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About this Course
About the Course
In this course, Professor Alec Ryrie (University of Durham) explores the Reformation in Europe from the rise of Zwingli in the 1520s to the death of Calvin in 1564. In the first module, we think about the expansion of Lutheranism in the Holy Roman Empire, focusing in particular on how the Lutheran forces of the Schmalkaldic League survived military defeat at Mühlberg to gain recognise from the Holy Roman Emperor with the Peace of Augsburg in 1555. In the second module, we think about the Catholic response to the Protestant Reformation, including the Diet of Regensburg and the Council of Trent. After that, we move from the Holy Roman Empire to the Confederacy of Switzerland, thinking in particular about the Reformed Protestant of Huldrych Zwingli, before moving on in the fourth module to focus on the life and career of John Calvin and the spread of Calvinism throughout Europe. In the fifth module, we think about some of more radical groups of the Protestant reformation – most notably the Anabaptists – and the rise of religious tolerance, before ending the course in the sixth module with a brief recap of the major changes in the period.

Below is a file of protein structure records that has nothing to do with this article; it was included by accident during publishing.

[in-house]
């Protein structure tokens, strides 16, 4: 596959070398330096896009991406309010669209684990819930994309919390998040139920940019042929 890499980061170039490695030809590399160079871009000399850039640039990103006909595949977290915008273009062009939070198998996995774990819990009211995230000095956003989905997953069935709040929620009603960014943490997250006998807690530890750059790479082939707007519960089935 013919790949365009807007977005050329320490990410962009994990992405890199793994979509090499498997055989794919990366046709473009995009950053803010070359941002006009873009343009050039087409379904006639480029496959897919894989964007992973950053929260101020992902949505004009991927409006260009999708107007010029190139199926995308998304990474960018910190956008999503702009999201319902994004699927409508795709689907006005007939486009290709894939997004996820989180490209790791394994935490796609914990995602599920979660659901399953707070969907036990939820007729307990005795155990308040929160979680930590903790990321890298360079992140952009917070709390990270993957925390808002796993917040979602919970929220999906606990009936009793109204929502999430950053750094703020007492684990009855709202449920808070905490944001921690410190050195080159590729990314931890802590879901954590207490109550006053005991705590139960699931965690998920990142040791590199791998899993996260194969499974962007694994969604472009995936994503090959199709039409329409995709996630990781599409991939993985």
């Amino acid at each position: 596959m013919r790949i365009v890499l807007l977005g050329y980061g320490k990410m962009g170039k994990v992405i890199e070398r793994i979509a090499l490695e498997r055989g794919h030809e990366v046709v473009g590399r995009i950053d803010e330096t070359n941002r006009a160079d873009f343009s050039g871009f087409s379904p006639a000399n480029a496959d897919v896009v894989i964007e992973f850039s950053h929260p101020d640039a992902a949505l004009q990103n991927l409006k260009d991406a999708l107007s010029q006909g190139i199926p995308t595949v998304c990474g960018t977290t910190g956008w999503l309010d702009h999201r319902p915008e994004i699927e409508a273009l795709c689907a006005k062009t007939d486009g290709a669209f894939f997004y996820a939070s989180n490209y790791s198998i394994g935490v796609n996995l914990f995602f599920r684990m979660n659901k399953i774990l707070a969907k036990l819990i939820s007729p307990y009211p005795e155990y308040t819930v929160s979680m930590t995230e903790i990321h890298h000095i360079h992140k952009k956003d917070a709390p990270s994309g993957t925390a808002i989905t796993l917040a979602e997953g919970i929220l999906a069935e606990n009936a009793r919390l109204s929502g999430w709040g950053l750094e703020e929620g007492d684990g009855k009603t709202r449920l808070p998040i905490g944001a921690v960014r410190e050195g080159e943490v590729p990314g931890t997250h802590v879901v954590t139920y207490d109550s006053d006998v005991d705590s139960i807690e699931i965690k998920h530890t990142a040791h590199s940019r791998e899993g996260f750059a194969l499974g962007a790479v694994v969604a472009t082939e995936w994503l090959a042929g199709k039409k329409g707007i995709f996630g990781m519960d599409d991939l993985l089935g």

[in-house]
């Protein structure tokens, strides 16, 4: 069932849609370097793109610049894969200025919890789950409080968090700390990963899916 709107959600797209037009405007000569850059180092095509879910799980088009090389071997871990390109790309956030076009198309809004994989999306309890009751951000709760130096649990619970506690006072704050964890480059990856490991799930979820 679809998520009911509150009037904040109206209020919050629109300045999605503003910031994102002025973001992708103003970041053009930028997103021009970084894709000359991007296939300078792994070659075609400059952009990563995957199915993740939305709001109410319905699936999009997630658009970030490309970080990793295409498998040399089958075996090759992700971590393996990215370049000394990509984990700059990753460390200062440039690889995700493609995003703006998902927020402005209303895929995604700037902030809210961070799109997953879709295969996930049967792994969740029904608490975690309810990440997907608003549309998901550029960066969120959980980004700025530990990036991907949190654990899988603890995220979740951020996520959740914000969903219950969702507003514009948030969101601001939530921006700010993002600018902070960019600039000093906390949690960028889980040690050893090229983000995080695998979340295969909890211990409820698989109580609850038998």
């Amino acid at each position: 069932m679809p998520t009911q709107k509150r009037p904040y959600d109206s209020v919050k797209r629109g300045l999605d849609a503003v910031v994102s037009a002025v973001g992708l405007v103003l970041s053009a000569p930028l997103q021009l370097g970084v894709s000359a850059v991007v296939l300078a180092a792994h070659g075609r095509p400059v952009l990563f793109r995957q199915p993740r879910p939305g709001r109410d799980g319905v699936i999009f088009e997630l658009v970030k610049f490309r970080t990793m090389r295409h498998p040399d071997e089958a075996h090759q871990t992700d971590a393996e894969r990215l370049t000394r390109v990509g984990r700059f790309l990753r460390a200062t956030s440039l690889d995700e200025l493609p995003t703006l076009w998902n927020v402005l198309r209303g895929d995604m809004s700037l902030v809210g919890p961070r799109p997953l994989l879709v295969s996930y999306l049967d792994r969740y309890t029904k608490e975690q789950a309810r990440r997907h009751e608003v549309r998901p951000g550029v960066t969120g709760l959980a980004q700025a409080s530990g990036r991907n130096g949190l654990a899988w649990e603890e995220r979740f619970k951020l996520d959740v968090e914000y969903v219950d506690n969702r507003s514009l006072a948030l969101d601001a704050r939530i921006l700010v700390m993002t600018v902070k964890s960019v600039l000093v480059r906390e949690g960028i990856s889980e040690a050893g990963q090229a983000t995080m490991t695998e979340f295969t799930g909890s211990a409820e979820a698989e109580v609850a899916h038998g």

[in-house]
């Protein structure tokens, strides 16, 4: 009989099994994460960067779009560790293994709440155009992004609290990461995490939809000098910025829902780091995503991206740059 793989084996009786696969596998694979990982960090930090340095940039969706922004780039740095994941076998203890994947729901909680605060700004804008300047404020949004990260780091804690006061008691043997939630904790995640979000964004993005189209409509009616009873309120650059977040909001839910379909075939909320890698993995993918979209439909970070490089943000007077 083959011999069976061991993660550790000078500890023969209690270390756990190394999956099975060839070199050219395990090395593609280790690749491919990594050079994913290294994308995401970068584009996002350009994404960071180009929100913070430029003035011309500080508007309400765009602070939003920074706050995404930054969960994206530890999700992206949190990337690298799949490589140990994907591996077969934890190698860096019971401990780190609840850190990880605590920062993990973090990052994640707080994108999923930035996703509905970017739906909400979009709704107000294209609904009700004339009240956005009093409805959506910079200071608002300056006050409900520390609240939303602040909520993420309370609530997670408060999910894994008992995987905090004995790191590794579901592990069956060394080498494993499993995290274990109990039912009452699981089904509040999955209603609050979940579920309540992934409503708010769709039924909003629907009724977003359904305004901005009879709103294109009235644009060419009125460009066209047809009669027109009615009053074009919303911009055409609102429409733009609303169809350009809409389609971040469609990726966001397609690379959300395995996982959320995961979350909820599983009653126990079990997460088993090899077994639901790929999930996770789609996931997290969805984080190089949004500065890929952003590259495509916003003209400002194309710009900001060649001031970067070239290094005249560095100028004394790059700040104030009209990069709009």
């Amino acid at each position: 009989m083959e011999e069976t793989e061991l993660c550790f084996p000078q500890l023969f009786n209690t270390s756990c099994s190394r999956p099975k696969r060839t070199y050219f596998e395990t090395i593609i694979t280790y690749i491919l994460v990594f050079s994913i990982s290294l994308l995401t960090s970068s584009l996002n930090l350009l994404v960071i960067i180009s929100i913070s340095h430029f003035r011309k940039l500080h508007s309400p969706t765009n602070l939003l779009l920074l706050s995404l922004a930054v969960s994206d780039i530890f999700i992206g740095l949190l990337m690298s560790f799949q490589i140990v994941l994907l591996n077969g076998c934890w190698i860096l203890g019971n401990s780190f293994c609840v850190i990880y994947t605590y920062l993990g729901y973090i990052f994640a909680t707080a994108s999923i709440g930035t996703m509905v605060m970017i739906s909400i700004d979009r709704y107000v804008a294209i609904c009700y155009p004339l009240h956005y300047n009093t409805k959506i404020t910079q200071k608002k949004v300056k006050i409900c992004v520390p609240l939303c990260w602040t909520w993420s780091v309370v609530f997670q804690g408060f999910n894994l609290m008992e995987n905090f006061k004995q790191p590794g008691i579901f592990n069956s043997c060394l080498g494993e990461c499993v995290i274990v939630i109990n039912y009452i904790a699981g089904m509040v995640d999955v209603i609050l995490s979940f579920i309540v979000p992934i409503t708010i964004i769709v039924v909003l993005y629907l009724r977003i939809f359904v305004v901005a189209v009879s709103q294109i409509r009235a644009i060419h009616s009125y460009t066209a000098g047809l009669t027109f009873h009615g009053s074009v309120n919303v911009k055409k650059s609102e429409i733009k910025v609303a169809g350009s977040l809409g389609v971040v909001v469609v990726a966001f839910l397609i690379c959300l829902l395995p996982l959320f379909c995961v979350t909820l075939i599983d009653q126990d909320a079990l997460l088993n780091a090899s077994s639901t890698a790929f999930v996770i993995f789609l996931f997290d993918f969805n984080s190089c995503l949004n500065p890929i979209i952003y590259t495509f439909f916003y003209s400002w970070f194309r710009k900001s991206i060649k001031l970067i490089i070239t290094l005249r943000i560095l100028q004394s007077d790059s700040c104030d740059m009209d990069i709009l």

About the Lecturer
Professor Alec Ryrie is currently Professor in the Department of Theology and Religion at Durham University. He is a historian of Protestant Christianity. His specialism is the history of England and Scotland in the sixteenth and seventeenth centuries, but I have interests in the emergence and development of Protestant and radical beliefs, identities and spiritualities more widely in that era and beyond. His recently published book Protestants: The Radicals Who Made the Modern World gives an overview of the history of Protestantism as a whole from Luther to the present. He is also one of the co-editors of the Journal of Ecclesiastical History.